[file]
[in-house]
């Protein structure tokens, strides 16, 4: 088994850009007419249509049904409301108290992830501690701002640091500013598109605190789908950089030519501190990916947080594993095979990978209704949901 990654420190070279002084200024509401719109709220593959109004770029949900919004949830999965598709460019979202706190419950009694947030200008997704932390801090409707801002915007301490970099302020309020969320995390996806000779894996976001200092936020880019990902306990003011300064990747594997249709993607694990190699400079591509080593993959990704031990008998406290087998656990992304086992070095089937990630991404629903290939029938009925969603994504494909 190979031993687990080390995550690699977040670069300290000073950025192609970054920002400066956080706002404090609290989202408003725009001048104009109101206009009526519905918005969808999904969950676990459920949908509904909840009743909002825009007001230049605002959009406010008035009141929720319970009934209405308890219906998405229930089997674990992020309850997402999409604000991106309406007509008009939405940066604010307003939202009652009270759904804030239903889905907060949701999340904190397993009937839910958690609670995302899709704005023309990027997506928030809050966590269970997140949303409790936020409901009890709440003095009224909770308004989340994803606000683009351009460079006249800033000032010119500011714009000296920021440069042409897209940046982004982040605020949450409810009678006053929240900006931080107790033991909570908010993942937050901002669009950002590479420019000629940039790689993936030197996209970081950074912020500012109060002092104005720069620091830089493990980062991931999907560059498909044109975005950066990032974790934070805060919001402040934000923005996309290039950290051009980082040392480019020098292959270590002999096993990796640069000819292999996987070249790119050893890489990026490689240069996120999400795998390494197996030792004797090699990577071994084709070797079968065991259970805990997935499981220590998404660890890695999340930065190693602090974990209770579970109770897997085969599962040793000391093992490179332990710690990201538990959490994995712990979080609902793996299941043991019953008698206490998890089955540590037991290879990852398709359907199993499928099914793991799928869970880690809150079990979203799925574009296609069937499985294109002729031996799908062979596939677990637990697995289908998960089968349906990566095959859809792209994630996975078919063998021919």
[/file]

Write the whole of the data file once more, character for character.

[in-house]
């Protein structure tokens, strides 16, 4: 088994850009007419249509049904409301108290992830501690701002640091500013598109605190789908950089030519501190990916947080594993095979990978209704949901 990654420190070279002084200024509401719109709220593959109004770029949900919004949830999965598709460019979202706190419950009694947030200008997704932390801090409707801002915007301490970099302020309020969320995390996806000779894996976001200092936020880019990902306990003011300064990747594997249709993607694990190699400079591509080593993959990704031990008998406290087998656990992304086992070095089937990630991404629903290939029938009925969603994504494909 190979031993687990080390995550690699977040670069300290000073950025192609970054920002400066956080706002404090609290989202408003725009001048104009109101206009009526519905918005969808999904969950676990459920949908509904909840009743909002825009007001230049605002959009406010008035009141929720319970009934209405308890219906998405229930089997674990992020309850997402999409604000991106309406007509008009939405940066604010307003939202009652009270759904804030239903889905907060949701999340904190397993009937839910958690609670995302899709704005023309990027997506928030809050966590269970997140949303409790936020409901009890709440003095009224909770308004989340994803606000683009351009460079006249800033000032010119500011714009000296920021440069042409897209940046982004982040605020949450409810009678006053929240900006931080107790033991909570908010993942937050901002669009950002590479420019000629940039790689993936030197996209970081950074912020500012109060002092104005720069620091830089493990980062991931999907560059498909044109975005950066990032974790934070805060919001402040934000923005996309290039950290051009980082040392480019020098292959270590002999096993990796640069000819292999996987070249790119050893890489990026490689240069996120999400795998390494197996030792004797090699990577071994084709070797079968065991259970805990997935499981220590998404660890890695999340930065190693602090974990209770579970109770897997085969599962040793000391093992490179332990710690990201538990959490994995712990979080609902793996299941043991019953008698206490998890089955540590037991290879990852398709359907199993499928099914793991799928869970880690809150079990979203799925574009296609069937499985294109002729031996799908062979596939677990637990697995289908998960089968349906990566095959859809792209994630996975078919063998021919």